The idea, frankly, of Apple iPads, Amazon Kindle Fire tablets (even the upcoming one) and the Nook Tablet replacing textbooks seems far-fetched. Maybe that’s because I’m in a PhD program and Old School, literally. There’s the expense of the device, which easily gets lost or stolen, for one thing. You lose a book and you just replace it at the library or buy a used one.
But this gave me pause. Check out this most excellent infographic from the folks at OnlineTeachingDegree and let us know what you think.
Just when I’d concluded that the infographic genre as a whole was was as intellectually nourishing as cotton candy, along comes this one. Nice find Gina.
There’s no doubt that iPads, Kindles and other intelligent devices can be useful tools in a classroom. And years ago, I wrote some stirring articles calling for their presence in every school. But that was before I subjected my own kids to public schools in Texas–where we’ve had the “benefit” of standardized testing and the mind-numbingly awful curricula that administrators adopt to support it–far longer than the rest of the country.
It’s clear to me now, that in an era dominated by shrinking education budgets, ever-increasing class sizes, and standardized testing regimens that crush any attempt at creative teaching in the mindless pursuit of higher scores, it is unconscionable to consider investing education dollars in these expensive and fragile gadgets. Unfortunately, I have no doubt that it will happen anyway as lobbyists for hardware vendors line up alongside the purveyors of those standardized tests and workbooks to convince school boards that they can get something for nothing, even as another generation endures 12 years of public education without ever learning how to think or being given any reason to view learning as anything but a chore.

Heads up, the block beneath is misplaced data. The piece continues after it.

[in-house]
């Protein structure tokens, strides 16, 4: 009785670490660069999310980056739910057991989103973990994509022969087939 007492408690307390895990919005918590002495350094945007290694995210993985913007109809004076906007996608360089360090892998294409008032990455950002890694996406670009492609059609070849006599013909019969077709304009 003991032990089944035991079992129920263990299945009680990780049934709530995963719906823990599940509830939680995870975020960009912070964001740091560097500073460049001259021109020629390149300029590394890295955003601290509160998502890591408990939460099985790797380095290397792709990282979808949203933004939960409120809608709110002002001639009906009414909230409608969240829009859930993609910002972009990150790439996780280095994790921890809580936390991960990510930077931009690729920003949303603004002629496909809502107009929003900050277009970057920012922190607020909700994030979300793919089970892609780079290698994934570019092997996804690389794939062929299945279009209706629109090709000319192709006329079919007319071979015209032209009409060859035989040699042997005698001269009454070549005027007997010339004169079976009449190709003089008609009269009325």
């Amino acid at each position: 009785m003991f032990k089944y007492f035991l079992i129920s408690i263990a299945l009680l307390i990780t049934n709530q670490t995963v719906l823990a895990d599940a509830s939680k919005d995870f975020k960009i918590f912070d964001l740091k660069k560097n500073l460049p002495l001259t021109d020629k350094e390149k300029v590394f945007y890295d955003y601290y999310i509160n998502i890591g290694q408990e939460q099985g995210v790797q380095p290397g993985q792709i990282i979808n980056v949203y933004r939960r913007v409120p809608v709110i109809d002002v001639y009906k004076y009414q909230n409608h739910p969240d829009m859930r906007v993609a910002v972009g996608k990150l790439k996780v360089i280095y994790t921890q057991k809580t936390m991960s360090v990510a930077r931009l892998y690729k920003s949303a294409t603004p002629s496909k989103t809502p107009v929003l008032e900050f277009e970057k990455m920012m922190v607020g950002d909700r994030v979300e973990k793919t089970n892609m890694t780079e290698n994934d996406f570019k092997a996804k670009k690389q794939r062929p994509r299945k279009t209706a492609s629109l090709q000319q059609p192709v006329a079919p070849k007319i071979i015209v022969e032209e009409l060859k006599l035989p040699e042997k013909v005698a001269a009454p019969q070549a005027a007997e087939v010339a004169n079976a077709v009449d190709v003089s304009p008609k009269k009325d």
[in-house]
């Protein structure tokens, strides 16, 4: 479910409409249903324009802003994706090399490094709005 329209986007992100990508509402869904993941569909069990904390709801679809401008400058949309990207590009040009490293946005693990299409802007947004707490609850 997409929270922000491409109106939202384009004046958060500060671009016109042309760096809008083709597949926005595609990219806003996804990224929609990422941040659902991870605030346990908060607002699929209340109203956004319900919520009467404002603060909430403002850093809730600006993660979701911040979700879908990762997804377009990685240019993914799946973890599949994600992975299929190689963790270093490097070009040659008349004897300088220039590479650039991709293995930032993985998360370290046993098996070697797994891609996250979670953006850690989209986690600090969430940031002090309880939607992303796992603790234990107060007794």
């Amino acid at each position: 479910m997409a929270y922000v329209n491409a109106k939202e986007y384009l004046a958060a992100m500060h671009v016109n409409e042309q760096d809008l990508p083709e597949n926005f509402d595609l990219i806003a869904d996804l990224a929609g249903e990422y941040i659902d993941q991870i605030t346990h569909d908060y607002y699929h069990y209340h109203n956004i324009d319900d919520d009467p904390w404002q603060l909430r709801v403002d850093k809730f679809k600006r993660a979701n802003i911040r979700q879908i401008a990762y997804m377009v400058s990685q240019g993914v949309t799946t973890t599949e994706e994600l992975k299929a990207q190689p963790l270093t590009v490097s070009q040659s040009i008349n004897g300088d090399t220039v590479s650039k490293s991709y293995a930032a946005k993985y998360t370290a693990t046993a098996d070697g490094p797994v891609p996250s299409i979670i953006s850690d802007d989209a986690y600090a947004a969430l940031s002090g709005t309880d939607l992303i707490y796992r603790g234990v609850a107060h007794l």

Today’s electronic textbooks are mostly re-purposed print books — we can and will do better. (See Requiem for the textbook).
The budget cuts you mention are impacting universities as well, and that is driving a spate of innovation and investment in online education. (See Many models for online learning).
Some cool stuff is being developed, but I fear that we run a risk of further widening the gap between a good and a drab university education. (See Stanford cannot deliver a Stanford education online). That will exacerbate social inequality in the long run.